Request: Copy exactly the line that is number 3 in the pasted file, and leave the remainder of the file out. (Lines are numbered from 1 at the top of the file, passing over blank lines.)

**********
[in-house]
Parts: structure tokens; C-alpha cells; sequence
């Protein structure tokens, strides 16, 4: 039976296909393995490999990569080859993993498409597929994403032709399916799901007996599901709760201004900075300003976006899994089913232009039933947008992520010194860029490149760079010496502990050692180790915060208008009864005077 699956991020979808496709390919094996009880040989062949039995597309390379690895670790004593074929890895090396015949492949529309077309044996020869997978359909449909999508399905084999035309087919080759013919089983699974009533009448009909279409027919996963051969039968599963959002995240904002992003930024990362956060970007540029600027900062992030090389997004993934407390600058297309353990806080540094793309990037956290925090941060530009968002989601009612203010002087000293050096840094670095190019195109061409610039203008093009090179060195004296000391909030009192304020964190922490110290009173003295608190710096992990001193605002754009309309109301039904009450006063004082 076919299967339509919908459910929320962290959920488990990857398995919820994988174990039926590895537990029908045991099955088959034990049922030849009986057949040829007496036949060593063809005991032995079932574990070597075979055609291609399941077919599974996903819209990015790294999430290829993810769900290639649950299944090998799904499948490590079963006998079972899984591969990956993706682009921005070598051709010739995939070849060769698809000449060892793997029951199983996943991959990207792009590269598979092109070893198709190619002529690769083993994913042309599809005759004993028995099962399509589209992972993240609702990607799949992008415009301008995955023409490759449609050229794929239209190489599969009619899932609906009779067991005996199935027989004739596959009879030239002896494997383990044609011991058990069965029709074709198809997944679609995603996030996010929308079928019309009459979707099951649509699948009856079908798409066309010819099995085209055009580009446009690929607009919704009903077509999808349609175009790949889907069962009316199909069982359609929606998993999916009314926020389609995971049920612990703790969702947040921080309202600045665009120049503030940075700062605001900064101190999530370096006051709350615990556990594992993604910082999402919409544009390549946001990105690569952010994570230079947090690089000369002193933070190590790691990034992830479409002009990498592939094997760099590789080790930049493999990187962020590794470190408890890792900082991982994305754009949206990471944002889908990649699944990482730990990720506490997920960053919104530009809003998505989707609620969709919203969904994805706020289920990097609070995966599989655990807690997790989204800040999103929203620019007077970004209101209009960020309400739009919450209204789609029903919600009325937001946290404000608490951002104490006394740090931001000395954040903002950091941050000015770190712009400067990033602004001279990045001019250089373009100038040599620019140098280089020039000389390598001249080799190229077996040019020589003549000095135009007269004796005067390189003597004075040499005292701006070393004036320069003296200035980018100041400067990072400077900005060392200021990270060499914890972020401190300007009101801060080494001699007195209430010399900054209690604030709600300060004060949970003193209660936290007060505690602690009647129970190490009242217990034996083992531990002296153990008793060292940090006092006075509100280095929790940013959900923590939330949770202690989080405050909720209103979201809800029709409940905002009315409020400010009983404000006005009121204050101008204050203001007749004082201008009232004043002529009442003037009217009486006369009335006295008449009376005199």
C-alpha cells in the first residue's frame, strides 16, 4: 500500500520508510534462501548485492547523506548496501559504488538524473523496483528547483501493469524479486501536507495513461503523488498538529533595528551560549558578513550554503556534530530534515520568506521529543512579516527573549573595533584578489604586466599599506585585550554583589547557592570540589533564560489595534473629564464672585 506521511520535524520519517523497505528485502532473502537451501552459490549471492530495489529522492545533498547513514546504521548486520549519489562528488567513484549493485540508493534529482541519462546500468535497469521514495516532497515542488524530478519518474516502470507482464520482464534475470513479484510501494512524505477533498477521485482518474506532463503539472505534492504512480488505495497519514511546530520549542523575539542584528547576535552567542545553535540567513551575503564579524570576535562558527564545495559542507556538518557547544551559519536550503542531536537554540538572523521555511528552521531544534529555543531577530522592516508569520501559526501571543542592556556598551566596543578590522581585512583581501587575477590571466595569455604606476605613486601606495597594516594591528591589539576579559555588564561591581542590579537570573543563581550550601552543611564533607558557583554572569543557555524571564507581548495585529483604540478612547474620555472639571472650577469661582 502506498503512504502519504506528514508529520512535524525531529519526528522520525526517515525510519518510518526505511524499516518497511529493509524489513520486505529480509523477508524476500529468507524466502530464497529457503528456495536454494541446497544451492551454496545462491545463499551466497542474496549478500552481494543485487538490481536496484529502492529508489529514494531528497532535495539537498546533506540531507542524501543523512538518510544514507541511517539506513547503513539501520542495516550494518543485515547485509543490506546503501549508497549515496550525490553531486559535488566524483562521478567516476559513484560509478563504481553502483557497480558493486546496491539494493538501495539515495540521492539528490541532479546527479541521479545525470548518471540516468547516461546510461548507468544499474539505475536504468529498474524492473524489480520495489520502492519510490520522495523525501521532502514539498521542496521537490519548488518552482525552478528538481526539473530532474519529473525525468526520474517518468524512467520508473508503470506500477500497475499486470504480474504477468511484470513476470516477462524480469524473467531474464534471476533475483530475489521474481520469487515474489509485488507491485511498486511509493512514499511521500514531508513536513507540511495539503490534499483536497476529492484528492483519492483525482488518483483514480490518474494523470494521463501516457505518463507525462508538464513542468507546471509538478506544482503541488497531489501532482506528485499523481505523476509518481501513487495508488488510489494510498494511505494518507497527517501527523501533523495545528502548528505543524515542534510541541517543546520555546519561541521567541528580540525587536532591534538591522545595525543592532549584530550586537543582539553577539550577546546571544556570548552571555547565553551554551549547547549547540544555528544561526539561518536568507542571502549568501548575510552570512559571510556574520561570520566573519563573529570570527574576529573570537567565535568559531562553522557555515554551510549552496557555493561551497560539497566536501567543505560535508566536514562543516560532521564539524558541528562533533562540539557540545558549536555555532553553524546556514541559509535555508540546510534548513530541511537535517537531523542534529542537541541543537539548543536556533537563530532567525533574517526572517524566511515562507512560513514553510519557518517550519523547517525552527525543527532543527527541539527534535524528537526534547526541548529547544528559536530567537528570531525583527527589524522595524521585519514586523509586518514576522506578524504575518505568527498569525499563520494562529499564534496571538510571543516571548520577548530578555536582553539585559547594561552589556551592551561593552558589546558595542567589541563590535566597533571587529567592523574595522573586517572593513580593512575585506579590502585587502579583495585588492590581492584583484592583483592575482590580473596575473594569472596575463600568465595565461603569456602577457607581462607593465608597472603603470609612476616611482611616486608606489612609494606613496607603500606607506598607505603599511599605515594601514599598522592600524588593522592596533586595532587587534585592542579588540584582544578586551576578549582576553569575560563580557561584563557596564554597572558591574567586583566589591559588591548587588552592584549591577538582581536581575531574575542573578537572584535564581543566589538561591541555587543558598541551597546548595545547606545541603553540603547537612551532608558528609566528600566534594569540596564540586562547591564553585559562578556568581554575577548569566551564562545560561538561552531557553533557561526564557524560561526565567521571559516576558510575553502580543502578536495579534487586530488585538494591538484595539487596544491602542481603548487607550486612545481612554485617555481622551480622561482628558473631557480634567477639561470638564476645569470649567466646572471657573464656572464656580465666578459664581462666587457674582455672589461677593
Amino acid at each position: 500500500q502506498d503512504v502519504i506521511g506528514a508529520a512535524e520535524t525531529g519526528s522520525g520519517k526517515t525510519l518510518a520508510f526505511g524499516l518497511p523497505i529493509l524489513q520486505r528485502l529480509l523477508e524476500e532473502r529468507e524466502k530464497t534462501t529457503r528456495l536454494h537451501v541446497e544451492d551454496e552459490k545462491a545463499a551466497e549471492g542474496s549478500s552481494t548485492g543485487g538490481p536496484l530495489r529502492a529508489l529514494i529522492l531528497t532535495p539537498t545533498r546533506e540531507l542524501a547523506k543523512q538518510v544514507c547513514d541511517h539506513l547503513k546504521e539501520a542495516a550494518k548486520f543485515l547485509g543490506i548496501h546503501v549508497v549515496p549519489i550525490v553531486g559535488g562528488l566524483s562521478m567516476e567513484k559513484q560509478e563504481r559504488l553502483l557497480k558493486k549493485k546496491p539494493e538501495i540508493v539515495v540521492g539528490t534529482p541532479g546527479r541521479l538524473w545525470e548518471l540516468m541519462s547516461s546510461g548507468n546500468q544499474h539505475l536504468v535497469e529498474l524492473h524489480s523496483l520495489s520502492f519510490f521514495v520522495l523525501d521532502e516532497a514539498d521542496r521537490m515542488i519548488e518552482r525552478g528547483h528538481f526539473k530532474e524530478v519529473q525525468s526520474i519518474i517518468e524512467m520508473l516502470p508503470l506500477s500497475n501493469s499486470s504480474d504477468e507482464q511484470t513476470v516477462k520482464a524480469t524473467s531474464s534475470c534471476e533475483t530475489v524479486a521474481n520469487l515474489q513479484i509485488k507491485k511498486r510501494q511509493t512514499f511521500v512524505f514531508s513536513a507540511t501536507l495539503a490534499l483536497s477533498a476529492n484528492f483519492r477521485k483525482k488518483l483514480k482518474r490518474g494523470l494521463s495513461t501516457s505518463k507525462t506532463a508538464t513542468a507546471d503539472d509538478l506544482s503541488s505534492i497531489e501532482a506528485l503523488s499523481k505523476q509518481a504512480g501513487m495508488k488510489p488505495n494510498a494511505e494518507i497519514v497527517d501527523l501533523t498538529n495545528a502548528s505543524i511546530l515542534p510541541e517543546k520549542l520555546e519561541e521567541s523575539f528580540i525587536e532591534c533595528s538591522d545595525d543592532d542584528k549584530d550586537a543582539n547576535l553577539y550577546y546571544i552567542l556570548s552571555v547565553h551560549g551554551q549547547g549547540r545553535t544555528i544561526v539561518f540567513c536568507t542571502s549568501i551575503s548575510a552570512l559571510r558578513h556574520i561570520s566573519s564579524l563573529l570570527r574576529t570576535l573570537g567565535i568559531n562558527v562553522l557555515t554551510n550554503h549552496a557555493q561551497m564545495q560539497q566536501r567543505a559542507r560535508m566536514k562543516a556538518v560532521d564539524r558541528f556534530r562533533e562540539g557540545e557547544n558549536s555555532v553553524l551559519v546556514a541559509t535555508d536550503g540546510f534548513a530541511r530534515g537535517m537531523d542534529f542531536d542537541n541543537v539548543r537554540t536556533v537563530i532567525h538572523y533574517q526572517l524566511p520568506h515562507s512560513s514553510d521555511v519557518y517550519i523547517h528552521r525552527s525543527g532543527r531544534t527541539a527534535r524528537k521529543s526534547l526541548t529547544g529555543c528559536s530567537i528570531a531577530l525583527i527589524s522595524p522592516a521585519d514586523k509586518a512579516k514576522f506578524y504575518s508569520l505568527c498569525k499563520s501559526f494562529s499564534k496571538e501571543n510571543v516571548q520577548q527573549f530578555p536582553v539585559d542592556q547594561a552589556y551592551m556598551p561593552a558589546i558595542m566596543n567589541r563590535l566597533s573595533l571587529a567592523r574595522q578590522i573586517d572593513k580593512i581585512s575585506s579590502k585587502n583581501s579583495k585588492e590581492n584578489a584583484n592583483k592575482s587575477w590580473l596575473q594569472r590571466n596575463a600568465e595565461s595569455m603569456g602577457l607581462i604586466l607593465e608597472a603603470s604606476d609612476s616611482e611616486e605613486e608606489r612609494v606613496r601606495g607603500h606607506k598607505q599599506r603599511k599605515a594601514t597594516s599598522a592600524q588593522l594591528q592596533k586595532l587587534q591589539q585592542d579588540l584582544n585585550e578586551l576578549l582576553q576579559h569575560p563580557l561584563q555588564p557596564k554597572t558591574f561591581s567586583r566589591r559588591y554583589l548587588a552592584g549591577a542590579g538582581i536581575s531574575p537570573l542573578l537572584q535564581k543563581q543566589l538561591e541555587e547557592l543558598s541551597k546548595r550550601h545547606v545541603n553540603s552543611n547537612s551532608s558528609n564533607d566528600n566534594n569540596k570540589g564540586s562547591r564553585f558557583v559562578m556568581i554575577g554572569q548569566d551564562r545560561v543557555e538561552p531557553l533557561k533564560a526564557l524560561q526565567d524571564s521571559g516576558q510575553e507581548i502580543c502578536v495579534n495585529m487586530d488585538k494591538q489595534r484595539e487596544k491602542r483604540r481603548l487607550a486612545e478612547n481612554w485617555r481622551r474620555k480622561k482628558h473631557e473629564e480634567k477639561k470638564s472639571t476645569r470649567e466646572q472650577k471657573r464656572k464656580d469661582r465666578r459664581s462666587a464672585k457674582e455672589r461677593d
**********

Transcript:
């Protein structure tokens, strides 16, 4: 039976296909393995490999990569080859993993498409597929994403032709399916799901007996599901709760201004900075300003976006899994089913232009039933947008992520010194860029490149760079010496502990050692180790915060208008009864005077 699956991020979808496709390919094996009880040989062949039995597309390379690895670790004593074929890895090396015949492949529309077309044996020869997978359909449909999508399905084999035309087919080759013919089983699974009533009448009909279409027919996963051969039968599963959002995240904002992003930024990362956060970007540029600027900062992030090389997004993934407390600058297309353990806080540094793309990037956290925090941060530009968002989601009612203010002087000293050096840094670095190019195109061409610039203008093009090179060195004296000391909030009192304020964190922490110290009173003295608190710096992990001193605002754009309309109301039904009450006063004082 076919299967339509919908459910929320962290959920488990990857398995919820994988174990039926590895537990029908045991099955088959034990049922030849009986057949040829007496036949060593063809005991032995079932574990070597075979055609291609399941077919599974996903819209990015790294999430290829993810769900290639649950299944090998799904499948490590079963006998079972899984591969990956993706682009921005070598051709010739995939070849060769698809000449060892793997029951199983996943991959990207792009590269598979092109070893198709190619002529690769083993994913042309599809005759004993028995099962399509589209992972993240609702990607799949992008415009301008995955023409490759449609050229794929239209190489599969009619899932609906009779067991005996199935027989004739596959009879030239002896494997383990044609011991058990069965029709074709198809997944679609995603996030996010929308079928019309009459979707099951649509699948009856079908798409066309010819099995085209055009580009446009690929607009919704009903077509999808349609175009790949889907069962009316199909069982359609929606998993999916009314926020389609995971049920612990703790969702947040921080309202600045665009120049503030940075700062605001900064101190999530370096006051709350615990556990594992993604910082999402919409544009390549946001990105690569952010994570230079947090690089000369002193933070190590790691990034992830479409002009990498592939094997760099590789080790930049493999990187962020590794470190408890890792900082991982994305754009949206990471944002889908990649699944990482730990990720506490997920960053919104530009809003998505989707609620969709919203969904994805706020289920990097609070995966599989655990807690997790989204800040999103929203620019007077970004209101209009960020309400739009919450209204789609029903919600009325937001946290404000608490951002104490006394740090931001000395954040903002950091941050000015770190712009400067990033602004001279990045001019250089373009100038040599620019140098280089020039000389390598001249080799190229077996040019020589003549000095135009007269004796005067390189003597004075040499005292701006070393004036320069003296200035980018100041400067990072400077900005060392200021990270060499914890972020401190300007009101801060080494001699007195209430010399900054209690604030709600300060004060949970003193209660936290007060505690602690009647129970190490009242217990034996083992531990002296153990008793060292940090006092006075509100280095929790940013959900923590939330949770202690989080405050909720209103979201809800029709409940905002009315409020400010009983404000006005009121204050101008204050203001007749004082201008009232004043002529009442003037009217009486006369009335006295008449009376005199």